How do I pay for my treatment?
The number of free and reduced-rate mental health services is growing, and that there are more options available for those who cannot afford to pay fees. If you have a medical card, most of your public fees and costs will be covered. If you have private health insurance, your treatment costs as an in-patient and day-patient should be covered by your insurance provider.
The Citizens Information website advises that everyone who is accepted by the HSE to be an ordinary resident in Ireland, regardless of nationality, is entitled to free maintenance and treatment in public beds in both HSE and voluntary hospitals. However, some hospital charges (different from fees) will apply.
If you are over the age of 16, and you have a medical card, you are entitled to free GP, community and hospital treatment. However, even if you do have a medical card, you will have to pay some hospital charges if you have stayed in the hospital as a voluntary patient for longer than 30 days over the last 12 months.
Children under the age of 16 who need hospital treatment for mental health difficulties are entitled to free inpatient services, regardless of whether or not they have a medical card.
The new Counselling in Primary Care service is now available to all medical card holders over the age of 18. For more information, see our section on Counselling and Psychotherapy services.
Drug Payment Scheme
The Drug Payment Scheme sets an upper limit on the amount that a family or individual should have to pay per month for prescription drugs. The upper limit can change from year to year. You do not need a medical card to qualify for the scheme; you just need to be an ordinary resident in Ireland.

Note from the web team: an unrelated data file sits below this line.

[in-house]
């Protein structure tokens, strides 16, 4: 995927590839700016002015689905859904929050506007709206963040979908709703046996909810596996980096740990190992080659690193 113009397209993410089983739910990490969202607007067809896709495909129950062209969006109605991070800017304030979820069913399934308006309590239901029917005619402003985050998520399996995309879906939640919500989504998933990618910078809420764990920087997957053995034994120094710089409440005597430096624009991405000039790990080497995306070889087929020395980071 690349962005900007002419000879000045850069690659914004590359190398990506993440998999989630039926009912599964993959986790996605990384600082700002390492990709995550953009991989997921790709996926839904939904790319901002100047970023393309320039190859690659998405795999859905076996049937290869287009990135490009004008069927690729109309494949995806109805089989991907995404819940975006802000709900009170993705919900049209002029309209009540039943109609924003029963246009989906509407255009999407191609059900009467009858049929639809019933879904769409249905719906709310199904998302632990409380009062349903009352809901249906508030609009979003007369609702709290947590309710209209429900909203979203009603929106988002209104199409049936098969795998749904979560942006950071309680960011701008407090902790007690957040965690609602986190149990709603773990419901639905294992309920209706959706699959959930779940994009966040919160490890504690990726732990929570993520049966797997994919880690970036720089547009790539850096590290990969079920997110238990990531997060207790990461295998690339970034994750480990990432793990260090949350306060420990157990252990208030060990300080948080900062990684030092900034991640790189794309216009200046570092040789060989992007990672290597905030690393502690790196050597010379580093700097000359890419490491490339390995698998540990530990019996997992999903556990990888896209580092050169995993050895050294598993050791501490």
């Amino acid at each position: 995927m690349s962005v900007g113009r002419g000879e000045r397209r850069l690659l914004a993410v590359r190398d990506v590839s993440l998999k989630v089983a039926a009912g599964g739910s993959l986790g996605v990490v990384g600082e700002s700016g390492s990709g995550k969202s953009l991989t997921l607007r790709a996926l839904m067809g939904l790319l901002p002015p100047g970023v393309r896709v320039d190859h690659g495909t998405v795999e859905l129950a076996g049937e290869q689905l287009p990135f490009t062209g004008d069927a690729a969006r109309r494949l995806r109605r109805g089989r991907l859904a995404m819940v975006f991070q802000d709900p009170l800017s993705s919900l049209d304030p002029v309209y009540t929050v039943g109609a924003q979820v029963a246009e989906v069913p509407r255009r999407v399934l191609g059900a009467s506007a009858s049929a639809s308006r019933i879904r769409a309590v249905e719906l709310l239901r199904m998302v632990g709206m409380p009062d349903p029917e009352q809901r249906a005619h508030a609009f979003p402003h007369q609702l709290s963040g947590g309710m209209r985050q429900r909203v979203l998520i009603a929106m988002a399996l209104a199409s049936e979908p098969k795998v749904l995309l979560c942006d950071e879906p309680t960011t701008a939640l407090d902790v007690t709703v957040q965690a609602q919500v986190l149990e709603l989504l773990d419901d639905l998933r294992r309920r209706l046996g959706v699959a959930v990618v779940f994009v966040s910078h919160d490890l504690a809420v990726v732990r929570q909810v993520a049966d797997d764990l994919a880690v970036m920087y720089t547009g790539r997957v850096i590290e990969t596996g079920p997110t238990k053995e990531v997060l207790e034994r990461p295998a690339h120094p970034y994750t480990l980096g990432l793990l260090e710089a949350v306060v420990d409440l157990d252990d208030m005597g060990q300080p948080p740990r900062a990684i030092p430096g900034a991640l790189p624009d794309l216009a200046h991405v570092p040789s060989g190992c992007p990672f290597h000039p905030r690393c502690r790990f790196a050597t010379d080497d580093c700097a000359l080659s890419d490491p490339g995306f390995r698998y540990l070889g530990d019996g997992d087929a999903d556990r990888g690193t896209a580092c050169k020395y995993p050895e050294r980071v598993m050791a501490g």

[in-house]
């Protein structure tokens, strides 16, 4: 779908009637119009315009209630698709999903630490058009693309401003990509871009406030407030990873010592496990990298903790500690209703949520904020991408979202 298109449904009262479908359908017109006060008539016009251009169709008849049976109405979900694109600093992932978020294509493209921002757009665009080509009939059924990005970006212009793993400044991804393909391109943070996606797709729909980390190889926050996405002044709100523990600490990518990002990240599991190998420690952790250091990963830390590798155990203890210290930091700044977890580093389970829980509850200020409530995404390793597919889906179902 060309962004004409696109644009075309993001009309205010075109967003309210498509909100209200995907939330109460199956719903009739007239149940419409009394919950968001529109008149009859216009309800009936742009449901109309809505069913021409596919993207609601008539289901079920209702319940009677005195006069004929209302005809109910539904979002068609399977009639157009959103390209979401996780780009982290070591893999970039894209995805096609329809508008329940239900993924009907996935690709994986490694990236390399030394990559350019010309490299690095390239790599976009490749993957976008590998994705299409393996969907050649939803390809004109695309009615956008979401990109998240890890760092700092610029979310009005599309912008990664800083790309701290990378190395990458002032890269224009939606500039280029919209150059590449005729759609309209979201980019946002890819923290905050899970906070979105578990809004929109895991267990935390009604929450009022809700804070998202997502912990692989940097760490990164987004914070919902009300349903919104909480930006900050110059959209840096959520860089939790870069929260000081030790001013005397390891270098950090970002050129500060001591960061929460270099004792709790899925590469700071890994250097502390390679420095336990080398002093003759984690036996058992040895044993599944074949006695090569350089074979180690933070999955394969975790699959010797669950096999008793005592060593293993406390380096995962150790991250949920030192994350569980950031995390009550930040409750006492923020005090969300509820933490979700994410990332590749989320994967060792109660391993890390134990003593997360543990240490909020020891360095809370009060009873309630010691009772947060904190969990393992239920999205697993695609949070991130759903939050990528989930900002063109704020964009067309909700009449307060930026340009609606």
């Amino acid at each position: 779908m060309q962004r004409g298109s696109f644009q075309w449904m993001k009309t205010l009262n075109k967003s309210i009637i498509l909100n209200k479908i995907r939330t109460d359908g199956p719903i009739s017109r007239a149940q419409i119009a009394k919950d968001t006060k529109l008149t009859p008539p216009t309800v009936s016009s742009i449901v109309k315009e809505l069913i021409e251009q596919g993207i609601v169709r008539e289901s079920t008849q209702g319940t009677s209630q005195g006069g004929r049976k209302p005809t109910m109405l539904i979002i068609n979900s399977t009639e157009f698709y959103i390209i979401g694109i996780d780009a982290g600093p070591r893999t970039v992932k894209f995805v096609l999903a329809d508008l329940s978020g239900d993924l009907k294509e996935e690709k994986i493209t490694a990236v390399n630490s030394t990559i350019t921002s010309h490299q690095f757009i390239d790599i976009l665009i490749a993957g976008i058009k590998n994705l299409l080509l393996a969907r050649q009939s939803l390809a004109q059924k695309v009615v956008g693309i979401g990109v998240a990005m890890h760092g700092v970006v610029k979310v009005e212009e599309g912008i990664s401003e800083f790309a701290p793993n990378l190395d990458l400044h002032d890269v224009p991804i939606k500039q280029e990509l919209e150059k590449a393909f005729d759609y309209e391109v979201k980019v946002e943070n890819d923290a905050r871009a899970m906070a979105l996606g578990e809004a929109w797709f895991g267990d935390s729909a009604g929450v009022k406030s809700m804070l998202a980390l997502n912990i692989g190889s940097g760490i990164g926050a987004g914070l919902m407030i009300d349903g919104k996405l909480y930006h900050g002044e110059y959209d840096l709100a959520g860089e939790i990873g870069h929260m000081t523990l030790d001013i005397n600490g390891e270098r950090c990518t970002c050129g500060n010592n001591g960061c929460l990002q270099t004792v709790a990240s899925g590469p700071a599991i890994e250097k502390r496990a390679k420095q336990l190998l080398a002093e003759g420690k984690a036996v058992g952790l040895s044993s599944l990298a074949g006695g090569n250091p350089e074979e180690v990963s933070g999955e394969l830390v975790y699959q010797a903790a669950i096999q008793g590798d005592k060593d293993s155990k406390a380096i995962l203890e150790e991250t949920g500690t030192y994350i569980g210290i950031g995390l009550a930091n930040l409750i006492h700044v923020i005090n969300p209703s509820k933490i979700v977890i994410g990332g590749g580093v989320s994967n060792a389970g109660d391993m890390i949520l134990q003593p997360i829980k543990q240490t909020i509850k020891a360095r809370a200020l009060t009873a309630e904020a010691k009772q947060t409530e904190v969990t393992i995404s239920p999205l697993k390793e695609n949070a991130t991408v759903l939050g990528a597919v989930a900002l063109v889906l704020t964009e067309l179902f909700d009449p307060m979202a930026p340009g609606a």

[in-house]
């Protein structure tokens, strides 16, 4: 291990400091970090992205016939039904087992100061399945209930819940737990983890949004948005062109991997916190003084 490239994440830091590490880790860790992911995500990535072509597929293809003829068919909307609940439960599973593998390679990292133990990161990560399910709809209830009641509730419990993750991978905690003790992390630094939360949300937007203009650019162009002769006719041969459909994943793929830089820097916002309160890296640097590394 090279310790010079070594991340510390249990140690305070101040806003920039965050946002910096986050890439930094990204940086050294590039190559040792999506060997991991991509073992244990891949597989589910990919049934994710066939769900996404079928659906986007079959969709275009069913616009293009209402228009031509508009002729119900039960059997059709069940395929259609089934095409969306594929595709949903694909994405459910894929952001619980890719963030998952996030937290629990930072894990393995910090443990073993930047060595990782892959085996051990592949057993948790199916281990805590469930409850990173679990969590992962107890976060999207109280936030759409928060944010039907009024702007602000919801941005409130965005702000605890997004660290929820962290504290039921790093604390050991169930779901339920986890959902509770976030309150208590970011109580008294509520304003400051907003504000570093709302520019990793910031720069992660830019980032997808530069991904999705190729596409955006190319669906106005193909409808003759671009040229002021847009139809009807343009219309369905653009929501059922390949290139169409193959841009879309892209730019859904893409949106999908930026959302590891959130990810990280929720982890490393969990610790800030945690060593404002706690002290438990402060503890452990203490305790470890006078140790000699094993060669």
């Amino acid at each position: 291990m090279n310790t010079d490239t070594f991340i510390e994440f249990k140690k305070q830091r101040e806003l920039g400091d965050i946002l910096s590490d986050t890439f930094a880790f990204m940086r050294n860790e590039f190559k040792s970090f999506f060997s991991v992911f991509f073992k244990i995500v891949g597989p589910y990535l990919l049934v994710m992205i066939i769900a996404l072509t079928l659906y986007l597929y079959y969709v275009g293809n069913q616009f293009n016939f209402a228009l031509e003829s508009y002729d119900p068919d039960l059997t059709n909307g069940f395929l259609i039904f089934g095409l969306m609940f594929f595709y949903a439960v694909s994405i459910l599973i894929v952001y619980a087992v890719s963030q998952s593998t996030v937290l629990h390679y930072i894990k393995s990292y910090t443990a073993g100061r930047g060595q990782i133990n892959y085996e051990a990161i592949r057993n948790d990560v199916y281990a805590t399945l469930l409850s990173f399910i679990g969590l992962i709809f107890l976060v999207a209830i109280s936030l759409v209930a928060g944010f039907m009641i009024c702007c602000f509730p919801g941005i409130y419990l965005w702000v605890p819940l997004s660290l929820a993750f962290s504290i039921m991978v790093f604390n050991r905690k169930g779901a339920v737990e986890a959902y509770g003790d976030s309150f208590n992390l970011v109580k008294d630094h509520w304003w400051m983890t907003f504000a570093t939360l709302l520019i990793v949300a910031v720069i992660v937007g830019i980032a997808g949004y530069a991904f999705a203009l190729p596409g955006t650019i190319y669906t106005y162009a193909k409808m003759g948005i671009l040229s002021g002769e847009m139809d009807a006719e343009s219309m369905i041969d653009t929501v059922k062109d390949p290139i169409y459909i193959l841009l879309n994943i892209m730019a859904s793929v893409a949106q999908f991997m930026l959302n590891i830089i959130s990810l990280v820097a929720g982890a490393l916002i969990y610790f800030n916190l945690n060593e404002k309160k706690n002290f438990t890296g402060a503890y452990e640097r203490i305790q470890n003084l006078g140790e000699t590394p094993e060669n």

The scheme applies to children under the age of 18, as well as to those who are dependent on their family and are aged between 18 and 23, as long as they are in full time education.
You can apply through your local health office or by downloading the application form online.
How do I pay for mental health treatment in the private system?
Although you have to pay fees for out-patient mental health treatment, if you have private health insurance, your insurer should partly or wholly cover both in-patient and day-patient treatment costs, though this will depend on your policy. For more information, see our sections on St Patrick’s University Hospital and St John of God’s Hospital.
How do I get private health insurance?
Health Insurance is used to pay for private treatment in a hospital, and sometimes to pay for treatment from healthcare providers working in a particular hospital. If you want to get private health insurance, you must apply directly to the insurance company you wish to join. It’s worth checking out if the insurance company provides for the type of mental health treatment you need, and whether this is covered for under your particular policy. As most insurance policies are 12 month contracts, you will have to wait until your next renewal date before switching providers if your insurance is not suitable for your healthcare needs.
The Citizens Information website provides more detailed information on Private Health Insurance, including information on how to apply.
What about children?
Children under 16 who are experiencing mental health difficulties are entitled to community services free of charge, regardless of whether they hold a medical card.